Today, Public Knowledge joined four other organizations in filing an amicus curiae brief with the Supreme Court in the Samsung v. Apple case. The case concerns a recent federal appellate court decision in the Apple-Samsung smartphone patent litigation. The Supreme Court will review that appellate court's holding that an infringer of a design patent must pay all profits made on the infringing product.
The following may be attributed to Charles Duan, Director of the Patent Reform Project at Public Knowledge:
“The purpose of the patent system is to encourage new inventions and increase public access to new inventions and products. But the Federal Circuit, by deciding that Apple is entitled to the entire profits off of Samsung's phones merely for a handful of patents on icons and phone shapes, hands a windfall to all design patent owners at the expense of all the engineers, technologists, inventors, and others who contribute to complex and valuable technologies.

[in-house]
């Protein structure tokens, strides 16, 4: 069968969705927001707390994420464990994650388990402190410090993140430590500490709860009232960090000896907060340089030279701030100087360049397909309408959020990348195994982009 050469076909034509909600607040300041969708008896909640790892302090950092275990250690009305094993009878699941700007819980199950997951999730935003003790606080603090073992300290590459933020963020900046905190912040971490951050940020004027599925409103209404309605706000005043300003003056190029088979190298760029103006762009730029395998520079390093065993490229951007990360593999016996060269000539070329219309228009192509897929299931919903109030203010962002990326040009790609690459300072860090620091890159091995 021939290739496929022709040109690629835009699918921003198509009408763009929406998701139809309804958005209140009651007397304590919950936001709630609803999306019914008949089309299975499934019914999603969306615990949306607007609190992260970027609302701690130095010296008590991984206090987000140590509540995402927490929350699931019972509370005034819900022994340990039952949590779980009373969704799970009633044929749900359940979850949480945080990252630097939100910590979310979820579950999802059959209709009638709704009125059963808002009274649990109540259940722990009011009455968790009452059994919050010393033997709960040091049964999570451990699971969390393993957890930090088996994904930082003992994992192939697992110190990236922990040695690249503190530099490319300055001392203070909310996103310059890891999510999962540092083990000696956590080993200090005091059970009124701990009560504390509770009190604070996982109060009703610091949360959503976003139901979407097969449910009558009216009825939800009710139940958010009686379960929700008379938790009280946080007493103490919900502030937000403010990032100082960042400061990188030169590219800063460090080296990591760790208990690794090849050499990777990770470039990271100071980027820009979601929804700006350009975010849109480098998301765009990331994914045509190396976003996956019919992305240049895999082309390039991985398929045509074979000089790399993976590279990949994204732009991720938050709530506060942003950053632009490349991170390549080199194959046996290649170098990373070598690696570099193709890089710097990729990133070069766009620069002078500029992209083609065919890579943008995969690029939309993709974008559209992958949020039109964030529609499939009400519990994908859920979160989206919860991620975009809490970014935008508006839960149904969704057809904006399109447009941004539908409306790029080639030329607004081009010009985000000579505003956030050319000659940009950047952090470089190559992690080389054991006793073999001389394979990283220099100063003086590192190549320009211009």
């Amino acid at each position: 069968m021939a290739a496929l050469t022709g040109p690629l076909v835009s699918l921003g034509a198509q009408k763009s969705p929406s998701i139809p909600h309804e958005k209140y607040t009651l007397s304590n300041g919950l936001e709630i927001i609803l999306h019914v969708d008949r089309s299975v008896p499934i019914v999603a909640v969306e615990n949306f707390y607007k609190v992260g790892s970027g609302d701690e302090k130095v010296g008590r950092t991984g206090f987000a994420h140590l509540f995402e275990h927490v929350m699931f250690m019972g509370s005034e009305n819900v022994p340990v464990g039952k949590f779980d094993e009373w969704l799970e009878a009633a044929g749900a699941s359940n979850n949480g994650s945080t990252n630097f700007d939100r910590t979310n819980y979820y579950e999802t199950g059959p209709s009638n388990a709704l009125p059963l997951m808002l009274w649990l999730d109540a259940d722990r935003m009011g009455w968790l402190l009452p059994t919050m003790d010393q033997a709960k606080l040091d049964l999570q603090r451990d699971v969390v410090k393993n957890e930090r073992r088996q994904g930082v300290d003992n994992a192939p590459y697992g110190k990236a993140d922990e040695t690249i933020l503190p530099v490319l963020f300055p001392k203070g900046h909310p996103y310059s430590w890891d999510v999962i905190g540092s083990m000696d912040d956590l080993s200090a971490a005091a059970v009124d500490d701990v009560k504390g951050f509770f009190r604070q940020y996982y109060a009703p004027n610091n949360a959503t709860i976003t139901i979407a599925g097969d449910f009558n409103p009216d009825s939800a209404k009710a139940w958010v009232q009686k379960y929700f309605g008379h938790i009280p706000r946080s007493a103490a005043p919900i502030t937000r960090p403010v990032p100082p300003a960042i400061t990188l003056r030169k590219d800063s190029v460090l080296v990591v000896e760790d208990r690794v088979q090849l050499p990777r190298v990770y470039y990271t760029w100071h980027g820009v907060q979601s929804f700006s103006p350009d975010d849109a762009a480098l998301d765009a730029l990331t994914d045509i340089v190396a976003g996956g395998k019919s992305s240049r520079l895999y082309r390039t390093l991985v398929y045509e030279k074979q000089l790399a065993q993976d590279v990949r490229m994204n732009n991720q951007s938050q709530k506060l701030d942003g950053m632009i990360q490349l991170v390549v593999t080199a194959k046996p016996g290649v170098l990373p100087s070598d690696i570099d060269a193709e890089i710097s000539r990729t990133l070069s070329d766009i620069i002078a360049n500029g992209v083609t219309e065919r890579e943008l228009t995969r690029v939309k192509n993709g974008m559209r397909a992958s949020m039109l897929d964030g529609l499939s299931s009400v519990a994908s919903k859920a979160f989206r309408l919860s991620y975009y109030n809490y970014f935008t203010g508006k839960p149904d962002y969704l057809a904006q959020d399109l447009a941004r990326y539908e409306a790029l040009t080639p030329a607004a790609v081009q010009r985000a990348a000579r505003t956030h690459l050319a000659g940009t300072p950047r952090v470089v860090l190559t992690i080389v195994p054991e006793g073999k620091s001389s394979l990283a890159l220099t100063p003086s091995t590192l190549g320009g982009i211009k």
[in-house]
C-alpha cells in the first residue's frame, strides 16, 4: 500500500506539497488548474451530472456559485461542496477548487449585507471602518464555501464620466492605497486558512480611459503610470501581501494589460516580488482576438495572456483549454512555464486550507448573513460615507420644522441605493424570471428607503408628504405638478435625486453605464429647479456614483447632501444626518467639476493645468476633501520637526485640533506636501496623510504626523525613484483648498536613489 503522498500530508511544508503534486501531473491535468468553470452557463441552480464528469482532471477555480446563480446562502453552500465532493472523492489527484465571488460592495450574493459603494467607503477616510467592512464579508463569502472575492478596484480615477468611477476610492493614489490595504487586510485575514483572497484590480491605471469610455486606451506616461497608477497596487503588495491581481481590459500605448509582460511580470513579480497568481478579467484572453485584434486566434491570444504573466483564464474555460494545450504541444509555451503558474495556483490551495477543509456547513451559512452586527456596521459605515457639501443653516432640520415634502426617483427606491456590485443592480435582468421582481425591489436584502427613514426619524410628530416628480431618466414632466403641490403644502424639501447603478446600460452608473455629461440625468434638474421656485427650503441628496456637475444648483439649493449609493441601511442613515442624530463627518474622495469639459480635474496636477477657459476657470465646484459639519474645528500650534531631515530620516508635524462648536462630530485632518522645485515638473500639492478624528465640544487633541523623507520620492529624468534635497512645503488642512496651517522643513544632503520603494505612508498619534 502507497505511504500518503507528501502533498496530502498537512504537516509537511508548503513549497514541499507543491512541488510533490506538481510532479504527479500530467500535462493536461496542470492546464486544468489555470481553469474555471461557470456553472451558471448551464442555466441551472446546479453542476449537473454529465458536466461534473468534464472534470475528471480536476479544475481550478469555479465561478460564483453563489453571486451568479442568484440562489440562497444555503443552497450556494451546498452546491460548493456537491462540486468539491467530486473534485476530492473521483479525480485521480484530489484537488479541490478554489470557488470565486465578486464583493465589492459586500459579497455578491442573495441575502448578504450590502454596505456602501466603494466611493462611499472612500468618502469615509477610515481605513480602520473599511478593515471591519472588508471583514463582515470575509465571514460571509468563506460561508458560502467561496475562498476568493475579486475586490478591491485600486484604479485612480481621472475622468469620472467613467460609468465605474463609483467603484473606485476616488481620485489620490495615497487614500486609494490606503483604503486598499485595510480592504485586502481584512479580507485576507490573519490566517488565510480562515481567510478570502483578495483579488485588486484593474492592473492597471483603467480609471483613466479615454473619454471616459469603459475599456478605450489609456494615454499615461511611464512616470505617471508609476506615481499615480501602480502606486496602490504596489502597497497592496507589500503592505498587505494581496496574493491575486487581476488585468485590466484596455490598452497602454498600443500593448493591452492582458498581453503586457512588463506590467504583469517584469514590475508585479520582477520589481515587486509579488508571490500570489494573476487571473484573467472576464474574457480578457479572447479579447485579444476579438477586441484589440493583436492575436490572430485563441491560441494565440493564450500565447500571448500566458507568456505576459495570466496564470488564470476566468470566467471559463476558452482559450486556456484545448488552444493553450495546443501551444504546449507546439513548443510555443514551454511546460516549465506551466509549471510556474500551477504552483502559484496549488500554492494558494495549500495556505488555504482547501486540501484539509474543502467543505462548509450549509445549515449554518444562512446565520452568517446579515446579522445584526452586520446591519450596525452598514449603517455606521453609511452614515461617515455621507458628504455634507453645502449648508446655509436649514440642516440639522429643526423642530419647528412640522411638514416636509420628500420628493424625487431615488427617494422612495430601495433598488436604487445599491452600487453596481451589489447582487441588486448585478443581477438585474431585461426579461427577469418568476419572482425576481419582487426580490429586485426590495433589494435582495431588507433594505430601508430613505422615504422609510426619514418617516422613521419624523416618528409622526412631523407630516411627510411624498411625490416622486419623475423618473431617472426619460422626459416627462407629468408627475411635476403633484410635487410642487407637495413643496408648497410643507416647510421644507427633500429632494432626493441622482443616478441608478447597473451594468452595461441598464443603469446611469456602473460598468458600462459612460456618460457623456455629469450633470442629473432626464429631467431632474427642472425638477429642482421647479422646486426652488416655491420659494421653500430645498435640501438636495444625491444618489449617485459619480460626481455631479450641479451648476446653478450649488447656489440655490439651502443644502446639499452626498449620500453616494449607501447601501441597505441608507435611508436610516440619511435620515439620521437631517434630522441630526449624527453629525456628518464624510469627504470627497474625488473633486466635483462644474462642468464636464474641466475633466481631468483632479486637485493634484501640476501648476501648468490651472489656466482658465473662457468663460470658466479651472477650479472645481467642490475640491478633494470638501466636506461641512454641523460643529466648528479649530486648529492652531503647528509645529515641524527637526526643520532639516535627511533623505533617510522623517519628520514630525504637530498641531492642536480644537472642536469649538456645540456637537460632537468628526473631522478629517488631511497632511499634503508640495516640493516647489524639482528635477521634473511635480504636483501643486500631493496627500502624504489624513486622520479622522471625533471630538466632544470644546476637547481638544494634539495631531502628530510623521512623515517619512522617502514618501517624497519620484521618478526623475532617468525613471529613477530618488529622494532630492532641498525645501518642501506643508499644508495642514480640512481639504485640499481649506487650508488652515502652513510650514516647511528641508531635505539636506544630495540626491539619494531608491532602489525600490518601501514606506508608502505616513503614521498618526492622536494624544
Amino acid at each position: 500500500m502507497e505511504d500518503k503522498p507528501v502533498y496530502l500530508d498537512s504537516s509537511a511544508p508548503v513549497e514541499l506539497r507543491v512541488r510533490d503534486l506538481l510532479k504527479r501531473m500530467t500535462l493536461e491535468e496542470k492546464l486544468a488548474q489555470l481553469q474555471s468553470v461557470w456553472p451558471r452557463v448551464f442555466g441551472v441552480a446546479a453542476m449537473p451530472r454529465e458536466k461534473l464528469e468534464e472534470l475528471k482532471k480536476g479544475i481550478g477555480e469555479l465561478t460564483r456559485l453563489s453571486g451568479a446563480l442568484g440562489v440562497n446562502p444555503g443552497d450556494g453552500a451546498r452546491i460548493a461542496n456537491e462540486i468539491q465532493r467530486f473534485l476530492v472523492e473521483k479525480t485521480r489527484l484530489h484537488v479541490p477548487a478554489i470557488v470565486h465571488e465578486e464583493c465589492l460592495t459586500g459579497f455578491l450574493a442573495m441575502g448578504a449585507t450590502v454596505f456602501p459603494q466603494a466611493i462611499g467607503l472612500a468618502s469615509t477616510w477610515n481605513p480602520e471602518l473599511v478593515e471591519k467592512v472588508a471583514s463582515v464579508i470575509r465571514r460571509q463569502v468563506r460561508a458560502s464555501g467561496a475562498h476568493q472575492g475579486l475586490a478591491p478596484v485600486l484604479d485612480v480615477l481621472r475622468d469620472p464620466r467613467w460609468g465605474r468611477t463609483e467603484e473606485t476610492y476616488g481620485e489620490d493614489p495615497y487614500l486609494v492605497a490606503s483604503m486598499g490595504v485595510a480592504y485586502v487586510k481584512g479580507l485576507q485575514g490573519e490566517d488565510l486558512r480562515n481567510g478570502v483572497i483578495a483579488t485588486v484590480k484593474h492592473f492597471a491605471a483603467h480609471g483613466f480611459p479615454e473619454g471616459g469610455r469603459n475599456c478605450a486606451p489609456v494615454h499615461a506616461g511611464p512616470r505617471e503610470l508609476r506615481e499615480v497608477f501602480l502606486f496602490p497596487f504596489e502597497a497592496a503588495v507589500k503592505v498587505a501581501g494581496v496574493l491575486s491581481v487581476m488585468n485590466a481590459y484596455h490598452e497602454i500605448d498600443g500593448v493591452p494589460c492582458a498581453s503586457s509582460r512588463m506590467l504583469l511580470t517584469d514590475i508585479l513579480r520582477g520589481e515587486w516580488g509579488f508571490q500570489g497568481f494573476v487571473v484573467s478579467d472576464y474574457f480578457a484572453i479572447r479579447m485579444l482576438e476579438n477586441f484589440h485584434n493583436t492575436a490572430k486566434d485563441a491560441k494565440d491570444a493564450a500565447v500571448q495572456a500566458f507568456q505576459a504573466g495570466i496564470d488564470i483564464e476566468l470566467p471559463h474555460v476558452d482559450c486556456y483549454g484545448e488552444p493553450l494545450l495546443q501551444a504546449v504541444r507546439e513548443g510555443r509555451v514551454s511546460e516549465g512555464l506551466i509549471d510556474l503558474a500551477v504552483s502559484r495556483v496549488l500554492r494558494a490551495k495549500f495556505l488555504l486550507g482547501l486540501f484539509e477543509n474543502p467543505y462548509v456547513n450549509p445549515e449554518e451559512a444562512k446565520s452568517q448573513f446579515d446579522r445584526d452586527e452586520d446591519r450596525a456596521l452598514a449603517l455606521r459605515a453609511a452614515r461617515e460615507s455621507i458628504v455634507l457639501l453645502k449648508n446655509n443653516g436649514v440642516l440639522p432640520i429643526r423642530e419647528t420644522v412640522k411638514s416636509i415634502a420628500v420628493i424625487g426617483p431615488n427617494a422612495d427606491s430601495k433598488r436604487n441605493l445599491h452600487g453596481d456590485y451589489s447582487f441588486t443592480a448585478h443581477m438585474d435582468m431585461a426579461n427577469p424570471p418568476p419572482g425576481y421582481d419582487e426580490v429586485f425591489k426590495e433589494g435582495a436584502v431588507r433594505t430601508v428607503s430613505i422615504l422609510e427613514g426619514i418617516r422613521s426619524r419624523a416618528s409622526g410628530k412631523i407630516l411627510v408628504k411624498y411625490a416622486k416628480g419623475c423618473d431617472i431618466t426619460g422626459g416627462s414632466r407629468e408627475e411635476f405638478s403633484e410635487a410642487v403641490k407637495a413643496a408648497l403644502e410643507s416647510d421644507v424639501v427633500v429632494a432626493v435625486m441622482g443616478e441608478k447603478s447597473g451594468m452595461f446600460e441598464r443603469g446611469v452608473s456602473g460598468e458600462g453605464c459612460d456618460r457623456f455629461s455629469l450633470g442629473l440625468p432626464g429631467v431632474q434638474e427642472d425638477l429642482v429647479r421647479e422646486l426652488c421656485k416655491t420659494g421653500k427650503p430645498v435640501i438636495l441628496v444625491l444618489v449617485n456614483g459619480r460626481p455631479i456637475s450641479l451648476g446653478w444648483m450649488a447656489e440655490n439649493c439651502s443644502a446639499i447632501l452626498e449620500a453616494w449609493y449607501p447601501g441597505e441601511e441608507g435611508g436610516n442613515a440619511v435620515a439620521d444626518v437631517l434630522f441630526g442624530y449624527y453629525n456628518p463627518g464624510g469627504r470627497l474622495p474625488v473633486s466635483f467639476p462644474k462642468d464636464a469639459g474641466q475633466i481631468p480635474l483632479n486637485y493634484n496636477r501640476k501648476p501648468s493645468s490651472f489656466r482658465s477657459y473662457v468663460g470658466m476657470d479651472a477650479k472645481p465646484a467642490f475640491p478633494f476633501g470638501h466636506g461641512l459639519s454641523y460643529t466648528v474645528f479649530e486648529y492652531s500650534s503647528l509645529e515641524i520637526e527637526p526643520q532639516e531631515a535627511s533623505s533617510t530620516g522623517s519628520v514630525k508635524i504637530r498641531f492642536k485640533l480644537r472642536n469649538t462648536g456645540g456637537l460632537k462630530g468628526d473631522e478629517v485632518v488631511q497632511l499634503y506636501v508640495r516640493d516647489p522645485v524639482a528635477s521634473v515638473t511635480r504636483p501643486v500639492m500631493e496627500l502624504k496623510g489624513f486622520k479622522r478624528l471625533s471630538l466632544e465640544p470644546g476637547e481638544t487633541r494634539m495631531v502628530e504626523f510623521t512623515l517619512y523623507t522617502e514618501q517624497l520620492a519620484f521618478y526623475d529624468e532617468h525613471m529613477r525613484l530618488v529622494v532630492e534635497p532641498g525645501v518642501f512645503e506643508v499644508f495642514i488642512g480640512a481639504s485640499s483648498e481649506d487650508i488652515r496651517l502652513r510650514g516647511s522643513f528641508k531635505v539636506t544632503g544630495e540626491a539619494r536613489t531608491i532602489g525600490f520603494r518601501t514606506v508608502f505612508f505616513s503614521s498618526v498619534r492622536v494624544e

“As explained in our brief, retaining the Federal Circuit's rule would potentially discourage new products and services, create economic inefficiencies, and facilitate a new generation of unwanted and abusive lawsuits. The rule could even cause constitutional problems in some situations. We hope the Supreme Court will avoid posing these serious problems for the public and the economy.”
The brief was joined by the Electronic Frontier Foundation, R Street Institute, the American Antitrust Institute, and IP Justice. You may read the brief here.
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